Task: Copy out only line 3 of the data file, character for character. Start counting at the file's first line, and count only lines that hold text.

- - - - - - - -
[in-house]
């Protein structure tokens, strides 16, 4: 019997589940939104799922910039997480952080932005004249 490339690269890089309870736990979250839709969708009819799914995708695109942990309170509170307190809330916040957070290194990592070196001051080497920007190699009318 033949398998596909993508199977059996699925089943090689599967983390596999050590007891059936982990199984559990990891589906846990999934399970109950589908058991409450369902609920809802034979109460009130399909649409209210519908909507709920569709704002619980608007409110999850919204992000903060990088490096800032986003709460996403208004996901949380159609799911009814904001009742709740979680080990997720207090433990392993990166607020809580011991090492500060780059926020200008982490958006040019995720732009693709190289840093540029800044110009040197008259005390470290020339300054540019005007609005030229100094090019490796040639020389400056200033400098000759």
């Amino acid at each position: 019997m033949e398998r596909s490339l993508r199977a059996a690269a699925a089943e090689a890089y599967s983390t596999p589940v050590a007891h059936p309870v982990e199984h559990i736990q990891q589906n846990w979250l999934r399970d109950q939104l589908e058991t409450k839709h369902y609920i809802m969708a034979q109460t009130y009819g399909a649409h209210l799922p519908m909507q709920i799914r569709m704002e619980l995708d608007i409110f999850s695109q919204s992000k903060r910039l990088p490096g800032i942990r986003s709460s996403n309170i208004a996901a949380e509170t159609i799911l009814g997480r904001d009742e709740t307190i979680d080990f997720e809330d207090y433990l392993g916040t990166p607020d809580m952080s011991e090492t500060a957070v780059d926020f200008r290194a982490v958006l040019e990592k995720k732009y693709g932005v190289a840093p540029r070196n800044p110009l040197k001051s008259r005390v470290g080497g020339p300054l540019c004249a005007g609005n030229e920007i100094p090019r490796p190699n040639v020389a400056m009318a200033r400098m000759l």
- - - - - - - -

């Amino acid at each position: 019997m033949e398998r596909s490339l993508r199977a059996a690269a699925a089943e090689a890089y599967s983390t596999p589940v050590a007891h059936p309870v982990e199984h559990i736990q990891q589906n846990w979250l999934r399970d109950q939104l589908e058991t409450k839709h369902y609920i809802m969708a034979q109460t009130y009819g399909a649409h209210l799922p519908m909507q709920i799914r569709m704002e619980l995708d608007i409110f999850s695109q919204s992000k903060r910039l990088p490096g800032i942990r986003s709460s996403n309170i208004a996901a949380e509170t159609i799911l009814g997480r904001d009742e709740t307190i979680d080990f997720e809330d207090y433990l392993g916040t990166p607020d809580m952080s011991e090492t500060a957070v780059d926020f200008r290194a982490v958006l040019e990592k995720k732009y693709g932005v190289a840093p540029r070196n800044p110009l040197k001051s008259r005390v470290g080497g020339p300054l540019c004249a005007g609005n030229e920007i100094p090019r490796p190699n040639v020389a400056m009318a200033r400098m000759l």